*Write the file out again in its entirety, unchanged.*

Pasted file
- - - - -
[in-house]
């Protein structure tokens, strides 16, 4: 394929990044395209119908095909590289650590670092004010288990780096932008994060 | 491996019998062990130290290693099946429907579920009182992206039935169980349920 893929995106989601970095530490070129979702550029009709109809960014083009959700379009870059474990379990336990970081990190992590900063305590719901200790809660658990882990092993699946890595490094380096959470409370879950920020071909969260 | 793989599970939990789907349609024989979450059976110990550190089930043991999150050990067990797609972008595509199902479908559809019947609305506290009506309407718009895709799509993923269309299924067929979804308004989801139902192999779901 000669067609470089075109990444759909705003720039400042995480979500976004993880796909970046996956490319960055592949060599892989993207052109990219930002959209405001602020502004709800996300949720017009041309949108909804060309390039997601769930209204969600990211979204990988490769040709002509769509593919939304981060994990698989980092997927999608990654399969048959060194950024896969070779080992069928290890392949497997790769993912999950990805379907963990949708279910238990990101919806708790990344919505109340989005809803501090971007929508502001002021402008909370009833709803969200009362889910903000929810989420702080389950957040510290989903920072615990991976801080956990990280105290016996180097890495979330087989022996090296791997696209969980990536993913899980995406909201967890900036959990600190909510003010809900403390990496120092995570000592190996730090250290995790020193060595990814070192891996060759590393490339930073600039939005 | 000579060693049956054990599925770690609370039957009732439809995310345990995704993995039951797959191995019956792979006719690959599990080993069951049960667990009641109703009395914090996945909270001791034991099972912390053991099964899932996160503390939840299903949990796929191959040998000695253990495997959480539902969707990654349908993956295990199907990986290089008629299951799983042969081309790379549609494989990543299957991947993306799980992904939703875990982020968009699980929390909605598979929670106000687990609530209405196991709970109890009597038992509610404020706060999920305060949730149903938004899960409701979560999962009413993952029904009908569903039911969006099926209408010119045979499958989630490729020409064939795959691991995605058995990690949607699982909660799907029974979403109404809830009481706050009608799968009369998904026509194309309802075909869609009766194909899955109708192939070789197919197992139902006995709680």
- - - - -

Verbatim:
[in-house]
């Protein structure tokens, strides 16, 4: 394929990044395209119908095909590289650590670092004010288990780096932008994060 | 491996019998062990130290290693099946429907579920009182992206039935169980349920 893929995106989601970095530490070129979702550029009709109809960014083009959700379009870059474990379990336990970081990190992590900063305590719901200790809660658990882990092993699946890595490094380096959470409370879950920020071909969260 | 793989599970939990789907349609024989979450059976110990550190089930043991999150050990067990797609972008595509199902479908559809019947609305506290009506309407718009895709799509993923269309299924067929979804308004989801139902192999779901 000669067609470089075109990444759909705003720039400042995480979500976004993880796909970046996956490319960055592949060599892989993207052109990219930002959209405001602020502004709800996300949720017009041309949108909804060309390039997601769930209204969600990211979204990988490769040709002509769509593919939304981060994990698989980092997927999608990654399969048959060194950024896969070779080992069928290890392949497997790769993912999950990805379907963990949708279910238990990101919806708790990344919505109340989005809803501090971007929508502001002021402008909370009833709803969200009362889910903000929810989420702080389950957040510290989903920072615990991976801080956990990280105290016996180097890495979330087989022996090296791997696209969980990536993913899980995406909201967890900036959990600190909510003010809900403390990496120092995570000592190996730090250290995790020193060595990814070192891996060759590393490339930073600039939005 | 000579060693049956054990599925770690609370039957009732439809995310345990995704993995039951797959191995019956792979006719690959599990080993069951049960667990009641109703009395914090996945909270001791034991099972912390053991099964899932996160503390939840299903949990796929191959040998000695253990495997959480539902969707990654349908993956295990199907990986290089008629299951799983042969081309790379549609494989990543299957991947993306799980992904939703875990982020968009699980929390909605598979929670106000687990609530209405196991709970109890009597038992509610404020706060999920305060949730149903938004899960409701979560999962009413993952029904009908569903039911969006099926209408010119045979499958989630490729020409064939795959691991995605058995990690949607699982909660799907029974979403109404809830009481706050009608799968009369998904026509194309309802075909869609009766194909899955109708192939070789197919197992139902006995709680």